High power impulse magnetron sputtering (HiPIMS) is an emerging thin film deposition technology that provides a highly ionized flux of sputtered species. This makes HiPIMS attractive for metal filling of nanosized holes for highly scaled semiconductor devices. In this work, HiPIMS filling with Cu and Co is investigated. We show that the quality of the hole filling is determined mainly by the fraction of ions in the deposited flux and their energy. The discharge waveforms alone are insufficient to determine the ionization of the metal flux. The experimental results are in a good agreement with Monte-Carlo simulations using the measured flux characteristics. Based on the simulations, strategies to improve the filling are discussed.

  • 7.
    Jablonka, Lukas
    et al.
    Uppsala University, Disciplinary Domain of Science and Technology, Technology, Department of Engineering Sciences, Solid State Electronics.
    Riekehr, Lars
    Uppsala University, Disciplinary Domain of Science and Technology, Technology, Department of Engineering Sciences, Solid State Electronics.
    Zhang, Zhen
    Uppsala University, Disciplinary Domain of Science and Technology, Technology, Department of Engineering Sciences, Solid State Electronics.
    Zhang, Shi-Li
    Uppsala University, Disciplinary Domain of Science and Technology, Technology, Department of Engineering Sciences, Solid State Electronics.
    Kubart, Tomas
    Uppsala University, Disciplinary Domain of Science and Technology, Technology, Department of Engineering Sciences, Solid State Electronics.
    Highly conductive ultrathin Co films by high-power impulse magnetron sputtering2018In: Applied Physics Letters, ISSN 0003-6951, E-ISSN 1077-3118, Vol. 112, no 4, article id 043103Article in journal (Refereed)
    Abstract [en]

    Ultrathin Co films deposited on SiO2 with conductivities exceeding that of Cu are demonstrated. Ionized deposition implemented by high-power impulse magnetron sputtering (HiPIMS) is shown to result in smooth films with large grains and low resistivities, namely, 14 mu Omega cm at a thickness of 40 nm, which is close to the bulk value of Co. Even at a thickness of only 6 nm, a resistivity of 35 mu Omega cm is obtained. The improved film quality is attributed to a higher nucleation density in the Co-ion dominated plasma in HiPIMS. In particular, the pulsed nature of the Co flux as well as shallow ion implantation of Co into SiO2 can increase the nucleation density. Adatom diffusion is further enhanced in the ionized process, resulting in a dense microstructure. These results are in contrast to Co deposited by conventional direct current magnetron sputtering where the conductivity is reduced due to smaller grains, voids, rougher interfaces, and Ar incorporation. The resistivity of the HiPIMS films is shown to be in accordance with models by Mayadas-Shatzkes and Sondheimer which consider grain-boundary and surface-scattering.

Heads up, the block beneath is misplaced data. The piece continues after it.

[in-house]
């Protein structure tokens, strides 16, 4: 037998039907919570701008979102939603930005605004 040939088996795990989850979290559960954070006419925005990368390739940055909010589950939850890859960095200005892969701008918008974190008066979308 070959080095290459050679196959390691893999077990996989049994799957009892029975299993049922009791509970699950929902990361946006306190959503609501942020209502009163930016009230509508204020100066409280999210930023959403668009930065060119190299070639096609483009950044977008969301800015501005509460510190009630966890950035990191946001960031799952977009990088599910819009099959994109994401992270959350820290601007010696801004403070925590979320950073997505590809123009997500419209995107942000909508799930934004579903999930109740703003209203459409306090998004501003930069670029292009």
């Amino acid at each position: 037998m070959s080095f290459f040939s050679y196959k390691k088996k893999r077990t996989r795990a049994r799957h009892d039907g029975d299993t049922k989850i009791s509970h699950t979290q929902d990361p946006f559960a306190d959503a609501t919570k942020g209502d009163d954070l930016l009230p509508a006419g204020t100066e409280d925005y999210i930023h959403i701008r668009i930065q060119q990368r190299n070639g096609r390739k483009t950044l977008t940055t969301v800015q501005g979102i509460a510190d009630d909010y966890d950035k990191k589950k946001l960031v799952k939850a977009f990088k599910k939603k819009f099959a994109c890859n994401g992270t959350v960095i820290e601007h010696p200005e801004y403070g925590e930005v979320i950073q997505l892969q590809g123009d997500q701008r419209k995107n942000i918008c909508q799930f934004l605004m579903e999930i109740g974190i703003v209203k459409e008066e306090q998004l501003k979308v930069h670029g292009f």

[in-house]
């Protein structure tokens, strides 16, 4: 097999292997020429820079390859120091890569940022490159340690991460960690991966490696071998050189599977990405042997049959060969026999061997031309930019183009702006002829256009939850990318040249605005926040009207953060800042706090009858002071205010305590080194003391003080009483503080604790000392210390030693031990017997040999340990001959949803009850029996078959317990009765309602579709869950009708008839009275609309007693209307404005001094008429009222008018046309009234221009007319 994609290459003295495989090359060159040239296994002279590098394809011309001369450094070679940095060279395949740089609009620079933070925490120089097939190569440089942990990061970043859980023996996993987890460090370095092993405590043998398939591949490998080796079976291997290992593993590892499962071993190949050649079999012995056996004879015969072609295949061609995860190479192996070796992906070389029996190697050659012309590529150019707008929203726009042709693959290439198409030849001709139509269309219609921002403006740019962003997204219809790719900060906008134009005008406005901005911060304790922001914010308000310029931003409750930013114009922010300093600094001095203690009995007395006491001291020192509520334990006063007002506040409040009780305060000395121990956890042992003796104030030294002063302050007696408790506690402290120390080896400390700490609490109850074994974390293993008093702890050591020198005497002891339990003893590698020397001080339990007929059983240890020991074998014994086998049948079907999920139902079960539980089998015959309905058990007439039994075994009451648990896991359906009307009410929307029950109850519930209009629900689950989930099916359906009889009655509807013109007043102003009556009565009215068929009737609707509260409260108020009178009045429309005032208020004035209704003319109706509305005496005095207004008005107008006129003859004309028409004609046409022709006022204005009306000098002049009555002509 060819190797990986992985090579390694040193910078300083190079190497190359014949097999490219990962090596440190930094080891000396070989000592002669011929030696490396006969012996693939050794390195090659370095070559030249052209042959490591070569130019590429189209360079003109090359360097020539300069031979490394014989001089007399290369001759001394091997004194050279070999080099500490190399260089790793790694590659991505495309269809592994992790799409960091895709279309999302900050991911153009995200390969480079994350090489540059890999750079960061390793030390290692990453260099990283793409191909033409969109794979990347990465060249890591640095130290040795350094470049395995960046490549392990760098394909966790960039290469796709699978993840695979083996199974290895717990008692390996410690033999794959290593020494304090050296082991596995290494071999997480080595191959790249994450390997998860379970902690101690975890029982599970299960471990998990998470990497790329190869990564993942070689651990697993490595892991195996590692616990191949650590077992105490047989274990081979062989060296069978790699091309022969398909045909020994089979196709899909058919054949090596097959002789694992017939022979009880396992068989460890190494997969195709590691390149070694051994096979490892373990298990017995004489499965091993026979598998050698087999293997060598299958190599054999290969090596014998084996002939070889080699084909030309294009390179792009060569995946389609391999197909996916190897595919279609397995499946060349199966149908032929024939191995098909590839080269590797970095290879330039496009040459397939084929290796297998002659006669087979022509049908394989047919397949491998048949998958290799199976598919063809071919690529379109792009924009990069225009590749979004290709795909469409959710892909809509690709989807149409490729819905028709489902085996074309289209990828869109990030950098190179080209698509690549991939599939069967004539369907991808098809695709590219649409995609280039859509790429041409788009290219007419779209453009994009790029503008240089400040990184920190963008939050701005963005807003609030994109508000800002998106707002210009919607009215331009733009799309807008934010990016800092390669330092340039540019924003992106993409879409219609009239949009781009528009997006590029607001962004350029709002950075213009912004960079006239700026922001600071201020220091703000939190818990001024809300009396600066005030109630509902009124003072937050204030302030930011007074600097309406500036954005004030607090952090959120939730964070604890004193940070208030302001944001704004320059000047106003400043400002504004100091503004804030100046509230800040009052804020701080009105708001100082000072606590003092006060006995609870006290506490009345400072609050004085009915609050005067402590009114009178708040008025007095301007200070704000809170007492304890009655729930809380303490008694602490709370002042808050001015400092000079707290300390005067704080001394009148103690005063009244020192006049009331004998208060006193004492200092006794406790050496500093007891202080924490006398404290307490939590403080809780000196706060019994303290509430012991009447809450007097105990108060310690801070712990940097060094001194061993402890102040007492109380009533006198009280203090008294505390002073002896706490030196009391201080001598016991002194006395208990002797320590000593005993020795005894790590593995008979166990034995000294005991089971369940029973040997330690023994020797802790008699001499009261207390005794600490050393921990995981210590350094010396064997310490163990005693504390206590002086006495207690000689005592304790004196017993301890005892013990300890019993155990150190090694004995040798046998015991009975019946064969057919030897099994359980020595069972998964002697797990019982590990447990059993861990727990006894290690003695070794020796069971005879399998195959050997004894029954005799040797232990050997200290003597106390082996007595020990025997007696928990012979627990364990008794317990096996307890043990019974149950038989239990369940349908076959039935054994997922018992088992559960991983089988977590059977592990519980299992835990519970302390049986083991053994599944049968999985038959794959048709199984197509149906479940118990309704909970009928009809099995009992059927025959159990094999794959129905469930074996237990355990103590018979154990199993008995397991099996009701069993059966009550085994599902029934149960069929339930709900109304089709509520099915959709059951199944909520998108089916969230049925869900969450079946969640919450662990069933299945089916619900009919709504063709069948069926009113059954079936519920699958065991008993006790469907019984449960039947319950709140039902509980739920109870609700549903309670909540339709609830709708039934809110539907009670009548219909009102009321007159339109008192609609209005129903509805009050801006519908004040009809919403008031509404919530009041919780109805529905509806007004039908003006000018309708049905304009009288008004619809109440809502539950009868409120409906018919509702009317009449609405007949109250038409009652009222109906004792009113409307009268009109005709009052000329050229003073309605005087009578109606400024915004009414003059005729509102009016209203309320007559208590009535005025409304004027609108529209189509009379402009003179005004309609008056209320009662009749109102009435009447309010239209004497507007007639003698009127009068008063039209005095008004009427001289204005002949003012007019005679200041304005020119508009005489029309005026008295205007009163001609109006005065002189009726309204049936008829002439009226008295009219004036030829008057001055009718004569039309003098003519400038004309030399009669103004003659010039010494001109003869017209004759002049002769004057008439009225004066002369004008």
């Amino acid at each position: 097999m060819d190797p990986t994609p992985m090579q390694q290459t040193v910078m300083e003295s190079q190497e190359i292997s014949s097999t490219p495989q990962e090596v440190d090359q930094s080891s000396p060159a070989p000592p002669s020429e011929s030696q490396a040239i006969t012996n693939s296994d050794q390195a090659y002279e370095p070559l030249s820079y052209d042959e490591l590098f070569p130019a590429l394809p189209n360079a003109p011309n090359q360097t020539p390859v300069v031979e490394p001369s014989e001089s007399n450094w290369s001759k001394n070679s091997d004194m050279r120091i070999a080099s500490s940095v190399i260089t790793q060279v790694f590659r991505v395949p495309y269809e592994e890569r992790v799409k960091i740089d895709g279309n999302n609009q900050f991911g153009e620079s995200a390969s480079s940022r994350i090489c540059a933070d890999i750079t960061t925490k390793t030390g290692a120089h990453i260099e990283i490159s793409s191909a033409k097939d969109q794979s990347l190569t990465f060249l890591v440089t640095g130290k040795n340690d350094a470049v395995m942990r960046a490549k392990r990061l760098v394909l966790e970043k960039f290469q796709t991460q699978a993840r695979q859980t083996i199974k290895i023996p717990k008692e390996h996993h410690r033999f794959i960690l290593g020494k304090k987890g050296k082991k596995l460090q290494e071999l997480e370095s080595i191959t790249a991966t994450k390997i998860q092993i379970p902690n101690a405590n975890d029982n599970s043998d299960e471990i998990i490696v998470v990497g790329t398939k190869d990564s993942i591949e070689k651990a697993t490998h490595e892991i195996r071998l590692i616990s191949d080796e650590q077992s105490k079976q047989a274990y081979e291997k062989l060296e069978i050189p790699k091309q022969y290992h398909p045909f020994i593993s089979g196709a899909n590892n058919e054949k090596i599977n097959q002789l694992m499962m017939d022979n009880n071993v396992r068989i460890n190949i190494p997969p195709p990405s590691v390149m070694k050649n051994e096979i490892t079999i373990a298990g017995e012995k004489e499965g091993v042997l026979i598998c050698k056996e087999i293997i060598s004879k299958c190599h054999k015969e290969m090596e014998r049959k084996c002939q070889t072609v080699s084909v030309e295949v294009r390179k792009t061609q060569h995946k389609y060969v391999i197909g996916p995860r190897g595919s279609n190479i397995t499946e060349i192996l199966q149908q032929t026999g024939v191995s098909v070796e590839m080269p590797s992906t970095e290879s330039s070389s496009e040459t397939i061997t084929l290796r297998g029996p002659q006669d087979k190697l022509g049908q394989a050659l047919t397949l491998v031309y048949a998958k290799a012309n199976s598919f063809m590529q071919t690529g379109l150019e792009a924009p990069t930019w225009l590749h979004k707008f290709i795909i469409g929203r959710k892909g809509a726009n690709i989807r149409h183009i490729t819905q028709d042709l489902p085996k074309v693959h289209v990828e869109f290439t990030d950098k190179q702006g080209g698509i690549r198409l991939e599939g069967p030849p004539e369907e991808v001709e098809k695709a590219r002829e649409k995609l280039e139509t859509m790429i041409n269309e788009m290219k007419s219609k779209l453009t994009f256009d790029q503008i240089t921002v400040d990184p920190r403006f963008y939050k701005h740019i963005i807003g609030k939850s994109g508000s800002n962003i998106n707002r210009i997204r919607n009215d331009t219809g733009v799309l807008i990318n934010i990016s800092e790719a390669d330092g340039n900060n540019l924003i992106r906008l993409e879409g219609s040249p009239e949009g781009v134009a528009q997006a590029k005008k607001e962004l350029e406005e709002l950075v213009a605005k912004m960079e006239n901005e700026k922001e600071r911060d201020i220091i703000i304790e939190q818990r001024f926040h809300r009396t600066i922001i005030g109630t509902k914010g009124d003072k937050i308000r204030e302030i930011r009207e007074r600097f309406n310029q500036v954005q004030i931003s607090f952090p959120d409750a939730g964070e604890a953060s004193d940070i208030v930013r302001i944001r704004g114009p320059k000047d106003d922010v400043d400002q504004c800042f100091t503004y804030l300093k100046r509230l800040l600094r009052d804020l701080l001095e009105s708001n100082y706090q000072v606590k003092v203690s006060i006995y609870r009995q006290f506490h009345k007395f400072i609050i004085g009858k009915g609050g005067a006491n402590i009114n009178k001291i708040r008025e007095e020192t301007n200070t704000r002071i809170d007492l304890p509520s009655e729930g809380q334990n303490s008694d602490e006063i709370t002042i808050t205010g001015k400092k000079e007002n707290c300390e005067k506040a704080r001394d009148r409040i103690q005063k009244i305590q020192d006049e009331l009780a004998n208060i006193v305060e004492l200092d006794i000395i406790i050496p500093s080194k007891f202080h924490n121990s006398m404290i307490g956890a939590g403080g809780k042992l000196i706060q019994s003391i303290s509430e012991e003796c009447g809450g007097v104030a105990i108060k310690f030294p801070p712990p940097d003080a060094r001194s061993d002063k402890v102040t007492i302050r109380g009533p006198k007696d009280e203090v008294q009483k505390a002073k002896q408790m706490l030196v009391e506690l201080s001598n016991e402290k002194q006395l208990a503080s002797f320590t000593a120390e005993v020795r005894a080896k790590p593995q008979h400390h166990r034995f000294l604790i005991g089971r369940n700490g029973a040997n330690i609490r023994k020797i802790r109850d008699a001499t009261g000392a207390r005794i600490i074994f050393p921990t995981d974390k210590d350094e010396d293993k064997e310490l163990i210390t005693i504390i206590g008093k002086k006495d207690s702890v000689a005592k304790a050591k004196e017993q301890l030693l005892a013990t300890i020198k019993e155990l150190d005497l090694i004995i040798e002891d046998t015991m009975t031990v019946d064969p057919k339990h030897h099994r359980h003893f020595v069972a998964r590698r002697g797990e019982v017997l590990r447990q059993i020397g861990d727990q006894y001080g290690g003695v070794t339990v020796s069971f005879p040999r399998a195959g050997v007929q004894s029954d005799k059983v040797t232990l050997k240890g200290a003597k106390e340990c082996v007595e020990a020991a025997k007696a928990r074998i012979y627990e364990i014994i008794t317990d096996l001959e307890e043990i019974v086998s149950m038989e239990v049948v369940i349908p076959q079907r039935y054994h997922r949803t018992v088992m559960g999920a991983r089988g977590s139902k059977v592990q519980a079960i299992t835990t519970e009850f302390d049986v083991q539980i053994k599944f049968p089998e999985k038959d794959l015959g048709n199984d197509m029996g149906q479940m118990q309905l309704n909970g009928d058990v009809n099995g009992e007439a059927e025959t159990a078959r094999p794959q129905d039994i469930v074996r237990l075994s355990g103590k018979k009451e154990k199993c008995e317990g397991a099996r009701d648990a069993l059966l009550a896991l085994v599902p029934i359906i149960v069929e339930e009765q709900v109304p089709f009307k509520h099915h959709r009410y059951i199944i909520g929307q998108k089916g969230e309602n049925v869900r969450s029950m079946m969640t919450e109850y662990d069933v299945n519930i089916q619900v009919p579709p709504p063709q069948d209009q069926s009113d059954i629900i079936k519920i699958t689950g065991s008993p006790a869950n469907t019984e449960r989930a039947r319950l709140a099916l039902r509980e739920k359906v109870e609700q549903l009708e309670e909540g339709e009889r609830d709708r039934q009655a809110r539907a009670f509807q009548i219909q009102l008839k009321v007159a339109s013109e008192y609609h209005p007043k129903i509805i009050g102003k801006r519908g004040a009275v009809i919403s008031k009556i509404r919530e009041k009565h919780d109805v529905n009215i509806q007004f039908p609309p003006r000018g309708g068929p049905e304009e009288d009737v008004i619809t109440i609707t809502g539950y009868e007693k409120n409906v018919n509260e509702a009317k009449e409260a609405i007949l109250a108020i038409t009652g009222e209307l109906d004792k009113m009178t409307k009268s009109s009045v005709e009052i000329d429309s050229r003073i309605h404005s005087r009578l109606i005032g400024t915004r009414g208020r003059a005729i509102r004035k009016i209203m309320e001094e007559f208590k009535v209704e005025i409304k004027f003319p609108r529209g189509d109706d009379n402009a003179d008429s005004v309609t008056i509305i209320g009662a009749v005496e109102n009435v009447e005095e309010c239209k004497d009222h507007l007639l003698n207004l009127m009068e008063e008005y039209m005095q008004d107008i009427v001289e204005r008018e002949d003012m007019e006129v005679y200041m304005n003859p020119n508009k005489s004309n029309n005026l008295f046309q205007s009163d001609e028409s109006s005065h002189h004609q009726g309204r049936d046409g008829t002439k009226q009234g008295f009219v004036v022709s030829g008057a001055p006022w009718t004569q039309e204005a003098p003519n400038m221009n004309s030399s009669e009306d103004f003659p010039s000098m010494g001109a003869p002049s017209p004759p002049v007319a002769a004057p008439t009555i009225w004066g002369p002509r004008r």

• 8.
    Kubart, Tomas
    et al.
    Uppsala University, Disciplinary Domain of Science and Technology, Technology, Department of Engineering Sciences, Solid State Electronics.
    Jablonka, Lukas
    Uppsala University, Disciplinary Domain of Science and Technology, Technology, Department of Engineering Sciences, Solid State Electronics.
    Zhang, Zhen
    Uppsala University, Disciplinary Domain of Science and Technology, Technology, Department of Engineering Sciences, Solid State Electronics.
    Zhang, Shi-Li
    Uppsala University, Disciplinary Domain of Science and Technology, Technology, Department of Engineering Sciences, Solid State Electronics.